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Flashcards in Thoracic Cancers Deck (7):
1

What is the epidemiology of lung cancer?

  • Lung cancer is the number one cancer killer in the US. Its incidence is over 225,000 new cases per year
  • Long term survival is poor mainly due to the prevalence of nodal and metastatic disease at the time of presentation
  • Efforts to decrease the impact of lung cancer focus on early detection with growing efforts at screening and prevention with public health efforts to encourage smoking cessation and education among youth to discourage starting the habit

2

Describe the staging of lung cancer?

  • Lung cancer is staged by the standard TNM system
  • Staging may be either clinical (based on imaging) or pathologic (based on resection)
  • Tumor stage depends on size and location
  • Nodal stage depends on the anatomic relationship of nodes to the tumor location
  • Presence or absence of metastatic disease needs to be assessed in every patient

3

What is stage-based treatment for lung cancer?

  • The three potential treatment modalities for lung cancer are surgery, chemotherapy and radiation
  • Disease within the lung only is best treated by surgery with radiation as a secondary option
  • Nodal disease within the pleura is best treated by surgery followed by chemotherapy
  • Ipsilateral nodal disease in the mediastinum is best treated by definitive chemoradiation although patients with a low tumor burden can be considered for neoadjuvant therapy followed by surgical resection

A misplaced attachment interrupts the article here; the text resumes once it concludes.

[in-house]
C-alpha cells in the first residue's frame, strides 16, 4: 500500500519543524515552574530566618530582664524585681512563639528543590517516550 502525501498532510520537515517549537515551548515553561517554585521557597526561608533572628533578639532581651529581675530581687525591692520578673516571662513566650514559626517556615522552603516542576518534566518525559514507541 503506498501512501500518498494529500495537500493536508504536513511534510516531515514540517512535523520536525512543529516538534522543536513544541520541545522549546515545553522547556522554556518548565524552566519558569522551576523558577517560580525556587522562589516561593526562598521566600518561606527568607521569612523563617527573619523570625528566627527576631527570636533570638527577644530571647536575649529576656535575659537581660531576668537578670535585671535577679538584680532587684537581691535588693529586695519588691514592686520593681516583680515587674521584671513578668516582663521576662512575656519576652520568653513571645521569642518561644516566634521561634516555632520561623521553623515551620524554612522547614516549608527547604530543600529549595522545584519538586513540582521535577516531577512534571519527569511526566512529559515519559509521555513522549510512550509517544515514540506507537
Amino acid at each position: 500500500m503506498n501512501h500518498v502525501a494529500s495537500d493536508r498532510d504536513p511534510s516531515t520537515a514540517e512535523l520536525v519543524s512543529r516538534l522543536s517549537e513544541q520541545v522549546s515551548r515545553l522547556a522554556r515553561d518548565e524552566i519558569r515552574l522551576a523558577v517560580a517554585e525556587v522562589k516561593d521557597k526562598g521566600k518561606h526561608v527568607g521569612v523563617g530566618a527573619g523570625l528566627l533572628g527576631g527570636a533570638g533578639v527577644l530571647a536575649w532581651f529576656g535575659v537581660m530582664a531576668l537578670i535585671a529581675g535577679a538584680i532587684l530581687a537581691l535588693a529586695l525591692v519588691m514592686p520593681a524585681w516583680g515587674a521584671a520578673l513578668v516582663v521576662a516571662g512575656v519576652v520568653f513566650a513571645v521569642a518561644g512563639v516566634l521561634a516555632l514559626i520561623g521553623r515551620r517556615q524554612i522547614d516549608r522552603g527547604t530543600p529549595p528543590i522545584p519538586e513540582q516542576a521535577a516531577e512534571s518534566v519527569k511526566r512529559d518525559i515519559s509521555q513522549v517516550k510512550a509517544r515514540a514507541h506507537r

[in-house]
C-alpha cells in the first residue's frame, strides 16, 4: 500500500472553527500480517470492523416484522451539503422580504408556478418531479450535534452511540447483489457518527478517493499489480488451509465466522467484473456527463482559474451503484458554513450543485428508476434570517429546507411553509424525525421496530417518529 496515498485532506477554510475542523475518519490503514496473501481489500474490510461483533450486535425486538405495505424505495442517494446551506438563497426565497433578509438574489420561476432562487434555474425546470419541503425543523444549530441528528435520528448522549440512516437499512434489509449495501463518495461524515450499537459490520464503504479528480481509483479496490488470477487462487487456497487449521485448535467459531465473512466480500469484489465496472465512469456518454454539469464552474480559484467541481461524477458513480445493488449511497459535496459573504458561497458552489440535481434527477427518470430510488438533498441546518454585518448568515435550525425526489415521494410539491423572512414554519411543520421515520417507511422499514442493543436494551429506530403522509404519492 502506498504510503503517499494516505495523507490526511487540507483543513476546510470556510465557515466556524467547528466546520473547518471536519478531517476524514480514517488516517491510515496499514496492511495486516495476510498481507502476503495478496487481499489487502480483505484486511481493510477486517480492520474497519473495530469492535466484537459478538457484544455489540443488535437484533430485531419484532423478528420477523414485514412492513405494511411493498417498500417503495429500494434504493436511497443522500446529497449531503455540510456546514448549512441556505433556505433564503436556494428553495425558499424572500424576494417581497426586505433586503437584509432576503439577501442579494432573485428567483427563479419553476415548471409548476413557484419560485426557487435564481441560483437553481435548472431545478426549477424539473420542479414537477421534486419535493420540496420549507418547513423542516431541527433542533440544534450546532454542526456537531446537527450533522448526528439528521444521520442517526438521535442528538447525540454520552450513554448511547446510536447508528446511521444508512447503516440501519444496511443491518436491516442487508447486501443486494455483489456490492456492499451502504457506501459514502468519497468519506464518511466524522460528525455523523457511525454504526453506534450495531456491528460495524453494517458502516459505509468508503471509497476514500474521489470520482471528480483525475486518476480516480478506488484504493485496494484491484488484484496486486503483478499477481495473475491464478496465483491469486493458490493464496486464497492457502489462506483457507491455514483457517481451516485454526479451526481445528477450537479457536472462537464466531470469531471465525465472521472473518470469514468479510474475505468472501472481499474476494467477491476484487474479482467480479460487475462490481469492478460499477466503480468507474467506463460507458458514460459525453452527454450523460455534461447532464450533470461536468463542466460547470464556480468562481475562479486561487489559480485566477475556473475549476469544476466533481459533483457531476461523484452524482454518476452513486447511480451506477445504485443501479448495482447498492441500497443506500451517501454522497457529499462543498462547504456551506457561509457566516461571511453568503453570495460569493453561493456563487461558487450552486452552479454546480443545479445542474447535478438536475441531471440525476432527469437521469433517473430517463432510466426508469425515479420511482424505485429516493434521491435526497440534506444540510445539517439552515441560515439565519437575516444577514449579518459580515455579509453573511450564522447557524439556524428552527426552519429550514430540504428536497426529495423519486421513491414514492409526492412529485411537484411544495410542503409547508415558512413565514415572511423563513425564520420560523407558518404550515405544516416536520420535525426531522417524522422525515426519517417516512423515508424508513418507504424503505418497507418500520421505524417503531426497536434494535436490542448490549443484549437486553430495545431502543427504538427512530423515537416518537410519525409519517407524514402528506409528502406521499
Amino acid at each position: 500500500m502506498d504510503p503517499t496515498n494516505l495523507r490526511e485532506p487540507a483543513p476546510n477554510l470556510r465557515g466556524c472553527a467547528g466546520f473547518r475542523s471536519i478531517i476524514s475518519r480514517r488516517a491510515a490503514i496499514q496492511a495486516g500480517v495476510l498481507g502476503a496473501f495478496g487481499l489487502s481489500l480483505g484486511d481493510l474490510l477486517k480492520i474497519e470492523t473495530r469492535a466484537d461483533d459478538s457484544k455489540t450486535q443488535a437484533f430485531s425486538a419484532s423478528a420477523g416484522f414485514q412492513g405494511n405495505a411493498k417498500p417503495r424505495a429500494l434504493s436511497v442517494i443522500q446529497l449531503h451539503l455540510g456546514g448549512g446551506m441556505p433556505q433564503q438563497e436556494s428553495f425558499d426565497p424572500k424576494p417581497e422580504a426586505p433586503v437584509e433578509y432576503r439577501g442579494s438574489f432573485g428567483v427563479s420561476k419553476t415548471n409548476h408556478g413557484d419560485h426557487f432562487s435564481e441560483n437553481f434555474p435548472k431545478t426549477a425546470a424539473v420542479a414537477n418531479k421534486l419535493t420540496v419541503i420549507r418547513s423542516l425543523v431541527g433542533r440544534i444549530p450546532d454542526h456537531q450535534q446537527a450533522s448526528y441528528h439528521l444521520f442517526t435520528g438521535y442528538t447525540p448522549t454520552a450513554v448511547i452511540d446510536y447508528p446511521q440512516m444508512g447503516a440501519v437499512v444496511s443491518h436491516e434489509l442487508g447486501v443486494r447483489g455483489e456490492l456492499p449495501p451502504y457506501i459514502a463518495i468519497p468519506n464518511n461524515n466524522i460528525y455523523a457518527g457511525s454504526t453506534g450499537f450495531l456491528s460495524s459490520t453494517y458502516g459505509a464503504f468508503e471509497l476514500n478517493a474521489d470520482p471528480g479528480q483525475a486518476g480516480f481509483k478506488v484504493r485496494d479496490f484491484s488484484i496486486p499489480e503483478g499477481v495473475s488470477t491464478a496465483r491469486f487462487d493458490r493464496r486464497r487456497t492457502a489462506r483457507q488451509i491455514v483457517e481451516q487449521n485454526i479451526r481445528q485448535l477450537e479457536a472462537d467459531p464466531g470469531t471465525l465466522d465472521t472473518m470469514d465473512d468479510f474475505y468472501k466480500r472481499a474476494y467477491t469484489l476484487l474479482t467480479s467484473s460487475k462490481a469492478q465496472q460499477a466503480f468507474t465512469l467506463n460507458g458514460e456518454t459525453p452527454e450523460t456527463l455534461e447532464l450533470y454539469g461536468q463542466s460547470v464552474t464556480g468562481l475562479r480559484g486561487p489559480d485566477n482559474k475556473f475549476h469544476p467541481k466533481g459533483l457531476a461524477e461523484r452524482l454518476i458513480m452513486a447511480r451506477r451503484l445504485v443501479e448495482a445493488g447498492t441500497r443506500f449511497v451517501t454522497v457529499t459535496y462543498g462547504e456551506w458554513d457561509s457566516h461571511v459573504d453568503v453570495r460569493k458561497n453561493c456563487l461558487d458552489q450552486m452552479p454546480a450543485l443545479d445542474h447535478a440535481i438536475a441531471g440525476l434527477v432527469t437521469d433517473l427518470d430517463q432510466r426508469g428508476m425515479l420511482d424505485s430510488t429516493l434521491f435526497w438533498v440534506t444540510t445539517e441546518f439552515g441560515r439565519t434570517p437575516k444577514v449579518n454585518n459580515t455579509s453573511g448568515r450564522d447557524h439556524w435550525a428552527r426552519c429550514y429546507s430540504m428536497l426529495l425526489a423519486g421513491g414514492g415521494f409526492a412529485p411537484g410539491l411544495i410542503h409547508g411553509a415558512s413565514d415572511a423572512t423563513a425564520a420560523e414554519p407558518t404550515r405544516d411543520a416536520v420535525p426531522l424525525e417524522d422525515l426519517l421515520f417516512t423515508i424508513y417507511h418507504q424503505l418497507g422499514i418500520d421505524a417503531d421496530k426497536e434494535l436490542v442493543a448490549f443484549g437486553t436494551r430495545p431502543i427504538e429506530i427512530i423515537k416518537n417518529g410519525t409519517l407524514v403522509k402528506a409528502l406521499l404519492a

• Contralateral nodal disease is best treated by definitive chemoradiation
  • Distant metastatic disease is best treated with chemotherapy alone
  • Radiation can be considered to sites causing local symptoms such as pain

4

How does tumor biology play a role in surgical decision making for lung cancer?

  • Tumor biology provides a theoretical basis for the clinical finding that the optimal amount of lung to remove is an anatomic lobe
  • Removal of a smaller amount of lung leads to a three times higher rate of local recurrence

5

How does individual anatomy play a role in surgical decision making for lung cancer?

  • Sometimes the tumor in a location that precludes simple lobectomy and may require more complex resections such as:
    • bilobectomy
    • sleeve resection
    • pneumonectomy

6

How does patient physiology play a role in surgical decision making for lung cancer?

  • Patients must be evaluated to determine if they can tolerate the indicated resection
  • Pulmonary function tests
    • Predicted postoperative FEV1 and DLCO less than 40% of reference values are associated with a dramatic increase in pulmonary complications
    • Predicted postoperative values are calculated by estimating the amount of lung to be removed and subtracting that from the baseline lung function
  • Cardiac evaluation
    • Removal of a significant portion of the lung decreases the available pulmonary capillary bed
    • This leads to some degree of pulmonary hypertension and right heart strain
    • The normal heart can compensate for these changes but preexisting ischemia or valvular disease can lead to postoperative right heart failure

7

What is the management of the medically inoperable patient?

  • If a patient is determined to have inadequate pulmonary or cardiac reserve to undergo the optimal procedure, there are two options for management
    • The patient can undergo a lesser resection (wedge or segment) understanding that there is likely a higher rate of local recurrence
    • The other option is radiation, specifically SBRT to the target lesion